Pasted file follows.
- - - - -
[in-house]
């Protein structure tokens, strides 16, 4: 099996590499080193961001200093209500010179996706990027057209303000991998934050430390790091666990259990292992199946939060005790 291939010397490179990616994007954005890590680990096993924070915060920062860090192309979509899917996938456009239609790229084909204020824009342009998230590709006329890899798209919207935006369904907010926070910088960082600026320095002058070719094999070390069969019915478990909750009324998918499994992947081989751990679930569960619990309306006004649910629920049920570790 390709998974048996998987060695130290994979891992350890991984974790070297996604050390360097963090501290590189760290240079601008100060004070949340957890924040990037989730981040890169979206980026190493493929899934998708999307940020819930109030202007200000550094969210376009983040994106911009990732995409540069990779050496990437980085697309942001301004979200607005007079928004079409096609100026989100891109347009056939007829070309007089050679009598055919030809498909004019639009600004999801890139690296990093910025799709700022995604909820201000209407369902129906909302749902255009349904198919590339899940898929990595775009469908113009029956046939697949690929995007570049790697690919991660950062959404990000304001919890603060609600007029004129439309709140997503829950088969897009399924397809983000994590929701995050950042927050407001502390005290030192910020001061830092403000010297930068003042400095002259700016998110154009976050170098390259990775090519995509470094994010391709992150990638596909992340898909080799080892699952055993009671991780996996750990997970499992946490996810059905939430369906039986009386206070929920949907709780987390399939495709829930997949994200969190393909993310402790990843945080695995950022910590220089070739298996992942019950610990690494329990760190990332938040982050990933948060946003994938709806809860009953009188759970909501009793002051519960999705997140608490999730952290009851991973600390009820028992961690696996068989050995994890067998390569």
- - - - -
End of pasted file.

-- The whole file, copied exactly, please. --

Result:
[in-house]
């Protein structure tokens, strides 16, 4: 099996590499080193961001200093209500010179996706990027057209303000991998934050430390790091666990259990292992199946939060005790 291939010397490179990616994007954005890590680990096993924070915060920062860090192309979509899917996938456009239609790229084909204020824009342009998230590709006329890899798209919207935006369904907010926070910088960082600026320095002058070719094999070390069969019915478990909750009324998918499994992947081989751990679930569960619990309306006004649910629920049920570790 390709998974048996998987060695130290994979891992350890991984974790070297996604050390360097963090501290590189760290240079601008100060004070949340957890924040990037989730981040890169979206980026190493493929899934998708999307940020819930109030202007200000550094969210376009983040994106911009990732995409540069990779050496990437980085697309942001301004979200607005007079928004079409096609100026989100891109347009056939007829070309007089050679009598055919030809498909004019639009600004999801890139690296990093910025799709700022995604909820201000209407369902129906909302749902255009349904198919590339899940898929990595775009469908113009029956046939697949690929995007570049790697690919991660950062959404990000304001919890603060609600007029004129439309709140997503829950088969897009399924397809983000994590929701995050950042927050407001502390005290030192910020001061830092403000010297930068003042400095002259700016998110154009976050170098390259990775090519995509470094994010391709992150990638596909992340898909080799080892699952055993009671991780996996750990997970499992946490996810059905939430369906039986009386206070929920949907709780987390399939495709829930997949994200969190393909993310402790990843945080695995950022910590220089070739298996992942019950610990690494329990760190990332938040982050990933948060946003994938709806809860009953009188759970909501009793002051519960999705997140608490999730952290009851991973600390009820028992961690696996068989050995994890067998390569």